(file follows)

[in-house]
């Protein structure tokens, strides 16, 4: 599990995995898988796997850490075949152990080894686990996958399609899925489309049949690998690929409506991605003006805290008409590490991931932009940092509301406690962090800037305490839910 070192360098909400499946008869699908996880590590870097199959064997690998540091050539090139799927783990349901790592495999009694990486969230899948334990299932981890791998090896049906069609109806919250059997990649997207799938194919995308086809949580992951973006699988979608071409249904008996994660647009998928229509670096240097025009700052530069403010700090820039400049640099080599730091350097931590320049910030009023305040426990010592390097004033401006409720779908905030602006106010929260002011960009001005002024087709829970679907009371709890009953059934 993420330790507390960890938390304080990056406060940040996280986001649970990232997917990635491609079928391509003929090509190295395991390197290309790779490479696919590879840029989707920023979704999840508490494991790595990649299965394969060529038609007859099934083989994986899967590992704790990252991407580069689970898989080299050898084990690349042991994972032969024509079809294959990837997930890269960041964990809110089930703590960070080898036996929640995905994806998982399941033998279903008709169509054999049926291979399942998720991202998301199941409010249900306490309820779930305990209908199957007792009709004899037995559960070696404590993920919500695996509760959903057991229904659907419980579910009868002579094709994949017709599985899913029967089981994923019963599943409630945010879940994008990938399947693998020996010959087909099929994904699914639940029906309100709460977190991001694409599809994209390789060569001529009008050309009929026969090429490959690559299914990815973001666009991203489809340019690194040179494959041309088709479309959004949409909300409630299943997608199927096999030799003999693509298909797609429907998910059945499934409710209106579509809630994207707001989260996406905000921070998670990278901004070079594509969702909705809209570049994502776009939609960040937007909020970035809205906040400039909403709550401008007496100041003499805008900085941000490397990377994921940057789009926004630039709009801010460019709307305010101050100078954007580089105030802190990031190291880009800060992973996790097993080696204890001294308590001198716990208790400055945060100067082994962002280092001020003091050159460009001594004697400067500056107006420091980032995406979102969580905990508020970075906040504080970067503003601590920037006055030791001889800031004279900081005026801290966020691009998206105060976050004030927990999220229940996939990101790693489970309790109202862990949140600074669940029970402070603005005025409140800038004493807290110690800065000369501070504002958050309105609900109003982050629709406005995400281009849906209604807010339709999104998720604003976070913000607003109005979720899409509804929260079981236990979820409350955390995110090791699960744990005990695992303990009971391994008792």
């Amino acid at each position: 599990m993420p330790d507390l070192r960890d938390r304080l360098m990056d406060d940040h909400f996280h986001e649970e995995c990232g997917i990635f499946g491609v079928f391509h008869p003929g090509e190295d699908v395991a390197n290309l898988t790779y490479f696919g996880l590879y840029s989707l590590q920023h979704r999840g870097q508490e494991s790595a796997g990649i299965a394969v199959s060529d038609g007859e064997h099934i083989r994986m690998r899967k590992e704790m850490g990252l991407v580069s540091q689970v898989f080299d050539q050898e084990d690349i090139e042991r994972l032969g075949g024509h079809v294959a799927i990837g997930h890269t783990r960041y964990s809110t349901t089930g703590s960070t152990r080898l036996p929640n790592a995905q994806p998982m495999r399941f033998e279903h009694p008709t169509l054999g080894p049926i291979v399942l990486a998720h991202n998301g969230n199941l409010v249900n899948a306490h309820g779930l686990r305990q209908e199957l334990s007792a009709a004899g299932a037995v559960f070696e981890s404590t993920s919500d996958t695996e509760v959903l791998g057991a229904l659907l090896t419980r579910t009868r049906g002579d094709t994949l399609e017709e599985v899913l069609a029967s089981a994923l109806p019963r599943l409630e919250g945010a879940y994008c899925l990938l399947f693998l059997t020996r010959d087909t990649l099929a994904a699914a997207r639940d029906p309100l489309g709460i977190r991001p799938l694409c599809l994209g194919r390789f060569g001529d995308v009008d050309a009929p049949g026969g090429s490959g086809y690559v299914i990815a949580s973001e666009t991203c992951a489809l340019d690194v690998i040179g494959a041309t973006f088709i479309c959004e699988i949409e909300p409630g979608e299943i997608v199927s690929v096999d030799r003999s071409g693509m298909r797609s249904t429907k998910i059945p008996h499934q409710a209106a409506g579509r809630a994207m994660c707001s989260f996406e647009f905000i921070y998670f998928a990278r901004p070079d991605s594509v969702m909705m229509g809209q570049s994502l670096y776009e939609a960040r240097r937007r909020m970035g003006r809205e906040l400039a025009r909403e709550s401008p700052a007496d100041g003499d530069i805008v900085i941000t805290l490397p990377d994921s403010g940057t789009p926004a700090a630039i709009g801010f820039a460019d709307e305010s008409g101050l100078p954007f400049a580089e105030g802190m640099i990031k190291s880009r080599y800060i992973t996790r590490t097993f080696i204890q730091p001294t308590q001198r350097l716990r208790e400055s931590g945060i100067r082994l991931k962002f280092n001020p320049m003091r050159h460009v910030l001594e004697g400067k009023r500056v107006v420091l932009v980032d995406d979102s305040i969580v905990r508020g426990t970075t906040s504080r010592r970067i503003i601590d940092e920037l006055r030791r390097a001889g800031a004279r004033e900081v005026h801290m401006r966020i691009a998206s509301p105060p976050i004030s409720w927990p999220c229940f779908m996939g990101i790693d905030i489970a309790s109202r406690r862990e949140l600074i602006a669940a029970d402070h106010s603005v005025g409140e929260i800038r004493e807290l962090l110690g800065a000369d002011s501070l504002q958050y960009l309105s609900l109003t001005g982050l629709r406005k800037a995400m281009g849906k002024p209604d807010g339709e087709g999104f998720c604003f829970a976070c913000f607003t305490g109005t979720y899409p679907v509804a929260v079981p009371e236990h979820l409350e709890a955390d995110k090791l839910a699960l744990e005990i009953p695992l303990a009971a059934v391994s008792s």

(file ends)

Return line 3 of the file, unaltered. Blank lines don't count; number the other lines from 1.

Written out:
């Amino acid at each position: 599990m993420p330790d507390l070192r960890d938390r304080l360098m990056d406060d940040h909400f996280h986001e649970e995995c990232g997917i990635f499946g491609v079928f391509h008869p003929g090509e190295d699908v395991a390197n290309l898988t790779y490479f696919g996880l590879y840029s989707l590590q920023h979704r999840g870097q508490e494991s790595a796997g990649i299965a394969v199959s060529d038609g007859e064997h099934i083989r994986m690998r899967k590992e704790m850490g990252l991407v580069s540091q689970v898989f080299d050539q050898e084990d690349i090139e042991r994972l032969g075949g024509h079809v294959a799927i990837g997930h890269t783990r960041y964990s809110t349901t089930g703590s960070t152990r080898l036996p929640n790592a995905q994806p998982m495999r399941f033998e279903h009694p008709t169509l054999g080894p049926i291979v399942l990486a998720h991202n998301g969230n199941l409010v249900n899948a306490h309820g779930l686990r305990q209908e199957l334990s007792a009709a004899g299932a037995v559960f070696e981890s404590t993920s919500d996958t695996e509760v959903l791998g057991a229904l659907l090896t419980r579910t009868r049906g002579d094709t994949l399609e017709e599985v899913l069609a029967s089981a994923l109806p019963r599943l409630e919250g945010a879940y994008c899925l990938l399947f693998l059997t020996r010959d087909t990649l099929a994904a699914a997207r639940d029906p309100l489309g709460i977190r991001p799938l694409c599809l994209g194919r390789f060569g001529d995308v009008d050309a009929p049949g026969g090429s490959g086809y690559v299914i990815a949580s973001e666009t991203c992951a489809l340019d690194v690998i040179g494959a041309t973006f088709i479309c959004e699988i949409e909300p409630g979608e299943i997608v199927s690929v096999d030799r003999s071409g693509m298909r797609s249904t429907k998910i059945p008996h499934q409710a209106a409506g579509r809630a994207m994660c707001s989260f996406e647009f905000i921070y998670f998928a990278r901004p070079d991605s594509v969702m909705m229509g809209q570049s994502l670096y776009e939609a960040r240097r937007r909020m970035g003006r809205e906040l400039a025009r909403e709550s401008p700052a007496d100041g003499d530069i805008v900085i941000t805290l490397p990377d994921s403010g940057t789009p926004a700090a630039i709009g801010f820039a460019d709307e305010s008409g101050l100078p954007f400049a580089e105030g802190m640099i990031k190291s880009r080599y800060i992973t996790r590490t097993f080696i204890q730091p001294t308590q001198r350097l716990r208790e400055s931590g945060i100067r082994l991931k962002f280092n001020p320049m003091r050159h460009v910030l001594e004697g400067k009023r500056v107006v420091l932009v980032d995406d979102s305040i969580v905990r508020g426990t970075t906040s504080r010592r970067i503003i601590d940092e920037l006055r030791r390097a001889g800031a004279r004033e900081v005026h801290m401006r966020i691009a998206s509301p105060p976050i004030s409720w927990p999220c229940f779908m996939g990101i790693d905030i489970a309790s109202r406690r862990e949140l600074i602006a669940a029970d402070h106010s603005v005025g409140e929260i800038r004493e807290l962090l110690g800065a000369d002011s501070l504002q958050y960009l309105s609900l109003t001005g982050l629709r406005k800037a995400m281009g849906k002024p209604d807010g339709e087709g999104f998720c604003f829970a976070c913000f607003t305490g109005t979720y899409p679907v509804a929260v079981p009371e236990h979820l409350e709890a955390d995110k090791l839910a699960l744990e005990i009953p695992l303990a009971a059934v391994s008792s």